A chance encounter with a passenger on the airport shuttle from Minneapolis to Rochester led to my writing this story.
Reading time: 8 minutes
The red eye from Los Angeles arrived in Minneapolis at 6:15 AM with me and dozens of others on it. Even though Rochester (eighty miles south) is my home, I feel like I’m there when I make it to the big city. Though the shuttle van to Rochester would not leave until 7:30, I checked in early and settled into the hard-plastic airport chair as best as I could, hoping to catch a few winks that had escaped me on the plane. From the corner of my eye I saw a woman with a large boot on her right foot limping her way to the shuttle counter, and in a few minutes she plopped down a few chairs away from me, pulled out her checkbook, and began writing.
Though she said nothing I could tell that her foot was killing her. “Do you want me to take that check up to the counter for you?” I asked, thinking I might be able to save her a few steps.
“Sure,” she said, “and could you get me my receipt, too?” I was tired and not eager to take on extra chores however simple, but I replied, “OK.”
As I waited for the man behind the counter, I looked back at her and said, “It will be a ways to the van, do you want me to find a wheel chair for you?” She seemed pleased that I thought of that, and this time it was her turn for the “OK” reply. I noticed a wheelchair by a nearby information booth and wheeled it back by her side. She was busily updating her checkbook register when I asked if she was going to the Mayo Clinic for help with her foot.” Yes, it has really been hurting me,” is all she offered.
Two elderly women, one with a cane, had joined the vanpool. At 7:30 our parade marched its way across the airport lobby, led by the van driver, Pete, pushing our sore-footed friend, me groggily pulling my luggage, and the two women hobbling along. Bystanders had no trouble guessing that our contingent was headed to the Mayo Clinic.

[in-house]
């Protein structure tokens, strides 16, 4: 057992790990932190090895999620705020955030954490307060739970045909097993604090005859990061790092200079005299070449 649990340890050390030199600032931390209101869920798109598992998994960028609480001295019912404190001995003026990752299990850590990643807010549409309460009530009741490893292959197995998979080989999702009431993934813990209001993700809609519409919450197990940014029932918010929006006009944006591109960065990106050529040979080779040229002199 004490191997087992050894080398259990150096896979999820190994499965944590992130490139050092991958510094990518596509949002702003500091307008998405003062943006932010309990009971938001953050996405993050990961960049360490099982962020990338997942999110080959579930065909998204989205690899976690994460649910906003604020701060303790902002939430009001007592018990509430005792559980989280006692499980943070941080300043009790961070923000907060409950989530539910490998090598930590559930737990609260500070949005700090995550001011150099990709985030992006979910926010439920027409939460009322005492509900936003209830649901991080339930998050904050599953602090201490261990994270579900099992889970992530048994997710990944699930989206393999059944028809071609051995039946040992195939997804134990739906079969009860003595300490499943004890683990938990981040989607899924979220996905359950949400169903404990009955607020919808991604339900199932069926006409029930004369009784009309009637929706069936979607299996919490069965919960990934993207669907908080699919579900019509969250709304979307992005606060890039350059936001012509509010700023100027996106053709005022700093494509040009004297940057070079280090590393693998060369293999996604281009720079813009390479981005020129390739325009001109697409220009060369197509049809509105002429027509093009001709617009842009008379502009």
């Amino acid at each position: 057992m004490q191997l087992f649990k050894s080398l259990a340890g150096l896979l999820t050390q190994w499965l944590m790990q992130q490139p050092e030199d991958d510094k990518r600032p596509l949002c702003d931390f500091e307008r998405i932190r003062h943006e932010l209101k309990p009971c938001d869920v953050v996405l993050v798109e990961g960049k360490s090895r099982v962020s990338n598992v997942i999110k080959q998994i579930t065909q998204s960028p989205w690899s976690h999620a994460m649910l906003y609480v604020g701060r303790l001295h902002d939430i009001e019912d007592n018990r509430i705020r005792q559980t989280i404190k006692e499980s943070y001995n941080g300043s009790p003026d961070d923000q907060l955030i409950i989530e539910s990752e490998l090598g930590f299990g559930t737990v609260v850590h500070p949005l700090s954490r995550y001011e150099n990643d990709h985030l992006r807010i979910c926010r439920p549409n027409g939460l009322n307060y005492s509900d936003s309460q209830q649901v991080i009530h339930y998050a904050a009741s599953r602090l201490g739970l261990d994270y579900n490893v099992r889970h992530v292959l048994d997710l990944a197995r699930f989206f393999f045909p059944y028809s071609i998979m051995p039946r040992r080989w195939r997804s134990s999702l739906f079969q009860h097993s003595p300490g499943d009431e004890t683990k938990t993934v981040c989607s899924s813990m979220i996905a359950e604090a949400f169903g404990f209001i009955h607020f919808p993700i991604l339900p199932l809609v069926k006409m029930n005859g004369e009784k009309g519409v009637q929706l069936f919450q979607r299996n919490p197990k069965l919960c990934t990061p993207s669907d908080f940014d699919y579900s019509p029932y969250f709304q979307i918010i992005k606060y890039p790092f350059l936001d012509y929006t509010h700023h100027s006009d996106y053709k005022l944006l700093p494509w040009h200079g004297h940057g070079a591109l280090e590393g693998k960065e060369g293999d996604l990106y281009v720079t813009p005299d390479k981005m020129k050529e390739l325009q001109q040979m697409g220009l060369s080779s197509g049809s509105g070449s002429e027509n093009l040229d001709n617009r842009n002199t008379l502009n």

Getting the passengers into a step-up van was difficult, but Pete and I helped them into their places. I slid into the seat behind Pete hoping to catch those few winks that eluded me on the red eye. The heater blasted warm air that flooded over me, and on this cold December morning it felt as good as sinking into a tub of hot water. Pete guided the van out of the parking area, and before conversation began we were on the highway headed south to Rochester.
She stretched her right leg out until it nearly reached the front passenger seat and began to unroll the protective boot that covered her foot. Her bare skin was suddenly exposed and almost touched my left leg, which I pulled back so it wasn't close to the unpleasant sight. Her foot and ankle weren’t swollen, but the skin was tight and blotchy. “The pain seems to be a side effect of the experimental drugs I'm taking,” she explained as she saw me peeking at her foot. I looked from her foot to her head when she said that and noticed her thinning hair. “That’s from the chemo,” she added as she saw my diverted look, “and it’s finally starting to grow back.”
“My foot is so sore. On my last trip to Rochester, a lady in the front seat of the van bumped against it and I thought I was going to die. I’m not leaving the Clinic today until I get an answer from the doctors as to what’s going on. I guess you just don’t know what these drugs are going to do.”
So rather than catch those much-needed winks that eluded me on the red-eye, I listened to her.
“I’ve had a good life,” she said, “but lately it’s taken a turn for the worse.” I detected a misty glaze in her eyes. “My friend died, my dog just died, I can’t do things for myself the way I want to.” Her voice trailed off and I wasn’t sure how long her list of misfortunes had grown, but I wanted to reach out and give her a hug.
“It’s liver cancer. I knew something wasn’t right. Finally, my doctor in the cities referred me to a surgeon at Mayo. He did a nice job, but the cancer came back and I took more chemo. Doesn’t make me sick at all; just makes my hair fall out. They did a scan yesterday and I’m going back to get the results. I’m hoping that it’s in remission. I’m sixty-six, you know.”